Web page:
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Using an open-path FTIR for real-time detection of toxic gases and aerosols in the outdoor environments

Oz Kira, Yael Dubowski, Raphael Linker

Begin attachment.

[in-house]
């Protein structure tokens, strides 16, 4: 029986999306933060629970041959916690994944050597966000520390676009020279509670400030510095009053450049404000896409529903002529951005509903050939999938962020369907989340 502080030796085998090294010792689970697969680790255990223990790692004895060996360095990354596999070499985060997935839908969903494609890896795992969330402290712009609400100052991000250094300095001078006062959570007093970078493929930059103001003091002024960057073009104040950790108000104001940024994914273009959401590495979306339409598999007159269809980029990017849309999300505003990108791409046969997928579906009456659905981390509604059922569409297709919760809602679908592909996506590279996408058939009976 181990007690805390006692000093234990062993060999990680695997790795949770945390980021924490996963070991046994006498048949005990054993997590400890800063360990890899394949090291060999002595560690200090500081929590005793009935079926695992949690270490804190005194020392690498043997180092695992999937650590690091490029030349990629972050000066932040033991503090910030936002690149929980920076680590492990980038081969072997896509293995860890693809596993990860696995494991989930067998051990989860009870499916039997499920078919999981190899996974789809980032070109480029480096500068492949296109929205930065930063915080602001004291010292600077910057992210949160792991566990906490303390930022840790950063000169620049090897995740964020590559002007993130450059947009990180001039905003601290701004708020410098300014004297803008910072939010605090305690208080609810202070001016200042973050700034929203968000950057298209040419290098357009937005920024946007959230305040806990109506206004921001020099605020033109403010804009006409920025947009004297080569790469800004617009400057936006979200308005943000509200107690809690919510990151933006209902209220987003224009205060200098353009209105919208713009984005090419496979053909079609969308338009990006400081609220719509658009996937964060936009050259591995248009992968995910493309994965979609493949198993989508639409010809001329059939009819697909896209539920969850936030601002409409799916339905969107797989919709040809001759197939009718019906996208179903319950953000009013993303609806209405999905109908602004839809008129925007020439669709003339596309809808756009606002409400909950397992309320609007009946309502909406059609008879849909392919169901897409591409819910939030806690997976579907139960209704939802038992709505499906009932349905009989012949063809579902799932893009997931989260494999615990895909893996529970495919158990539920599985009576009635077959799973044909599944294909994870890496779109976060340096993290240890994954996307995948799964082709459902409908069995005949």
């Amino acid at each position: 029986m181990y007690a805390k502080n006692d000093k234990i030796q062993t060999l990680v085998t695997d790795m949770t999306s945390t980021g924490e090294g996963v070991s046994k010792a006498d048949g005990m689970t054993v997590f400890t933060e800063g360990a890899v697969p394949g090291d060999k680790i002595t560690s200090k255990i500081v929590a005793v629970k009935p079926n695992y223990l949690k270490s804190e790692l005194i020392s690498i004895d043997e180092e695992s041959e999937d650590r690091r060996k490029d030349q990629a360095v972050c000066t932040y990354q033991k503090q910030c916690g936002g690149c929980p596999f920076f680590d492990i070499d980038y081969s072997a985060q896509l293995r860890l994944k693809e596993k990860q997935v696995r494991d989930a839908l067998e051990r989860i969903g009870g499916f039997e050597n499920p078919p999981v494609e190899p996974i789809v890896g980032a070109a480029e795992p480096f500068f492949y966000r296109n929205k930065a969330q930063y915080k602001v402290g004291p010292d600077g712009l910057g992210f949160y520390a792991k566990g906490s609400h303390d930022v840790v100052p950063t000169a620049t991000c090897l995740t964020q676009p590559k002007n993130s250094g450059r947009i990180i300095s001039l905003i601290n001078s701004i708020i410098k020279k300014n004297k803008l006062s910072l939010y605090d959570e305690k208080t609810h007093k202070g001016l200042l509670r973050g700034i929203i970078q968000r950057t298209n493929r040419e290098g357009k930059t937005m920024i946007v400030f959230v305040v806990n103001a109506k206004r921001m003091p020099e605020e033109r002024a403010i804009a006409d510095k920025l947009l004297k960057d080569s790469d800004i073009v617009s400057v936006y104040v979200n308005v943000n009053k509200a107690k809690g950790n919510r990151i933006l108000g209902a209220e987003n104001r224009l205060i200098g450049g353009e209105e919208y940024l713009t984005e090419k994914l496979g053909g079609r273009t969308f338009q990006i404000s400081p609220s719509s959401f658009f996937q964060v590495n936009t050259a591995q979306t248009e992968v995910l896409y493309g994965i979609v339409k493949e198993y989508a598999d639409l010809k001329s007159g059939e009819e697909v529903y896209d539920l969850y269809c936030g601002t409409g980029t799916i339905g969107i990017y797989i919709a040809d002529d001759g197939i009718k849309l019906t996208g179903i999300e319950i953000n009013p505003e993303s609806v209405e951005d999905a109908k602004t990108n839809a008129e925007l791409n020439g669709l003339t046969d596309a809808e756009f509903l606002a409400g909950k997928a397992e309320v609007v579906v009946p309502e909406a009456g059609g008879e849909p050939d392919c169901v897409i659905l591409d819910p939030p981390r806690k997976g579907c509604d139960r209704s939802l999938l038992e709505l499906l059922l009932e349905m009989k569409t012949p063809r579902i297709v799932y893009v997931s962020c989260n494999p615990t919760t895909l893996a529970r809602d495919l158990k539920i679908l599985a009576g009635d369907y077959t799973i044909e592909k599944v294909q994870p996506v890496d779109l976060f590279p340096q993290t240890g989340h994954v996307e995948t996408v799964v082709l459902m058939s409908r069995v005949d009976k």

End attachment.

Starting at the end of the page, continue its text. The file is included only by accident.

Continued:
This study focus on development of methodology for measurement of particulate matter using Open Path FTIR (OP-FTIR) remote sensing (applying both active and passive operation modes). In year 5 we succeeded to detect and quantify pesticide drift. In the active mode, we were able to quantify the amount of water content in the line of sight of the OP-FTIR. Additionally, we were able to detect in the open spraying tunnel experiments different concentrations of ammonium sulfate (0.5%-2.5% wt dissolved) in the sprayed water. In the passive mode, we developed a method for cloud free spectra reconstruction using meteorological conditions and past spectral measurements. Due to the lack of artificial IR source in this mode of operation, information on the cloud free spectra in passive sensing is crucial for detection and quantification of the target agent. This method allows us to detect droplet clouds under varying environmental conditions, using a statistical process control. In the real field experiments, we were able to identify, for the first time, the spectral signature of the active ingredient (i.e., the pesticide itself) in the sprayed solution. The present efforts will continue and detection and quantification of different compounds will be tested in the Technion spraying tunnel, both in active and passive modes. In the field, similar sprayings (with pesticides and ammonium sulfate) will be tested, with measurements of spray drift at different elevations (below and above the canopy) near the field border for different spraying devices. A paper describing detection and quantification of water aerosols is in review.